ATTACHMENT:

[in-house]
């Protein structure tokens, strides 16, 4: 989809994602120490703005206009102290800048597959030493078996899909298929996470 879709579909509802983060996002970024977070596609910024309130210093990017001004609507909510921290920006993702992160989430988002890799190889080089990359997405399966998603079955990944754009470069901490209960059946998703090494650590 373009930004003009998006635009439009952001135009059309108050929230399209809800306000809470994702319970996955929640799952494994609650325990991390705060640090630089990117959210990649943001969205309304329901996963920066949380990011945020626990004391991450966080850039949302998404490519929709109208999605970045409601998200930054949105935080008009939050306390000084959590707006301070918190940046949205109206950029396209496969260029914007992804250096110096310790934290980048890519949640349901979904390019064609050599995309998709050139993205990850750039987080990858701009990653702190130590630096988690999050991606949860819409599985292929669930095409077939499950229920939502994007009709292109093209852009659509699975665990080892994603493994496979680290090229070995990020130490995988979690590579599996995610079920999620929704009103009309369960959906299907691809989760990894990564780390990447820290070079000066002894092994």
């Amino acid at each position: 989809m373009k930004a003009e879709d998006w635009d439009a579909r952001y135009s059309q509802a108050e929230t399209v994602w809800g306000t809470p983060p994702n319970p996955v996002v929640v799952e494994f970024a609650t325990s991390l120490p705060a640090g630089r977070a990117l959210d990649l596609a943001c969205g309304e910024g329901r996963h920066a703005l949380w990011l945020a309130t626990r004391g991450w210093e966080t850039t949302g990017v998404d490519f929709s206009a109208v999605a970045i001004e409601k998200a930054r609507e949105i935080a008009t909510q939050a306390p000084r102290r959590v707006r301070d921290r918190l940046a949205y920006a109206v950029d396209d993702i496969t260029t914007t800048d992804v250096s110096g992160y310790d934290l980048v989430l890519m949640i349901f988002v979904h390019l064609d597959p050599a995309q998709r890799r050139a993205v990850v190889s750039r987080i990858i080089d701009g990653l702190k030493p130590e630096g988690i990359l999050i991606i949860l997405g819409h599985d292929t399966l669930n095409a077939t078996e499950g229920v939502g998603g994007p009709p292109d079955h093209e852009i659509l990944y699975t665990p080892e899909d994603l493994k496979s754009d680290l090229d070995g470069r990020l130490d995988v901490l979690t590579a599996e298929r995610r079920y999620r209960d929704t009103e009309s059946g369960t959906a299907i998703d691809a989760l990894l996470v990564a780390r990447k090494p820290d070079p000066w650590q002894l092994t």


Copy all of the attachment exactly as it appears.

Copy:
[in-house]
């Protein structure tokens, strides 16, 4: 989809994602120490703005206009102290800048597959030493078996899909298929996470 879709579909509802983060996002970024977070596609910024309130210093990017001004609507909510921290920006993702992160989430988002890799190889080089990359997405399966998603079955990944754009470069901490209960059946998703090494650590 373009930004003009998006635009439009952001135009059309108050929230399209809800306000809470994702319970996955929640799952494994609650325990991390705060640090630089990117959210990649943001969205309304329901996963920066949380990011945020626990004391991450966080850039949302998404490519929709109208999605970045409601998200930054949105935080008009939050306390000084959590707006301070918190940046949205109206950029396209496969260029914007992804250096110096310790934290980048890519949640349901979904390019064609050599995309998709050139993205990850750039987080990858701009990653702190130590630096988690999050991606949860819409599985292929669930095409077939499950229920939502994007009709292109093209852009659509699975665990080892994603493994496979680290090229070995990020130490995988979690590579599996995610079920999620929704009103009309369960959906299907691809989760990894990564780390990447820290070079000066002894092994």
């Amino acid at each position: 989809m373009k930004a003009e879709d998006w635009d439009a579909r952001y135009s059309q509802a108050e929230t399209v994602w809800g306000t809470p983060p994702n319970p996955v996002v929640v799952e494994f970024a609650t325990s991390l120490p705060a640090g630089r977070a990117l959210d990649l596609a943001c969205g309304e910024g329901r996963h920066a703005l949380w990011l945020a309130t626990r004391g991450w210093e966080t850039t949302g990017v998404d490519f929709s206009a109208v999605a970045i001004e409601k998200a930054r609507e949105i935080a008009t909510q939050a306390p000084r102290r959590v707006r301070d921290r918190l940046a949205y920006a109206v950029d396209d993702i496969t260029t914007t800048d992804v250096s110096g992160y310790d934290l980048v989430l890519m949640i349901f988002v979904h390019l064609d597959p050599a995309q998709r890799r050139a993205v990850v190889s750039r987080i990858i080089d701009g990653l702190k030493p130590e630096g988690i990359l999050i991606i949860l997405g819409h599985d292929t399966l669930n095409a077939t078996e499950g229920v939502g998603g994007p009709p292109d079955h093209e852009i659509l990944y699975t665990p080892e899909d994603l493994k496979s754009d680290l090229d070995g470069r990020l130490d995988v901490l979690t590579a599996e298929r995610r079920y999620r209960d929704t009103e009309s059946g369960t959906a299907i998703d691809a989760l990894l996470v990564a780390r990447k090494p820290d070079p000066w650590q002894l092994t």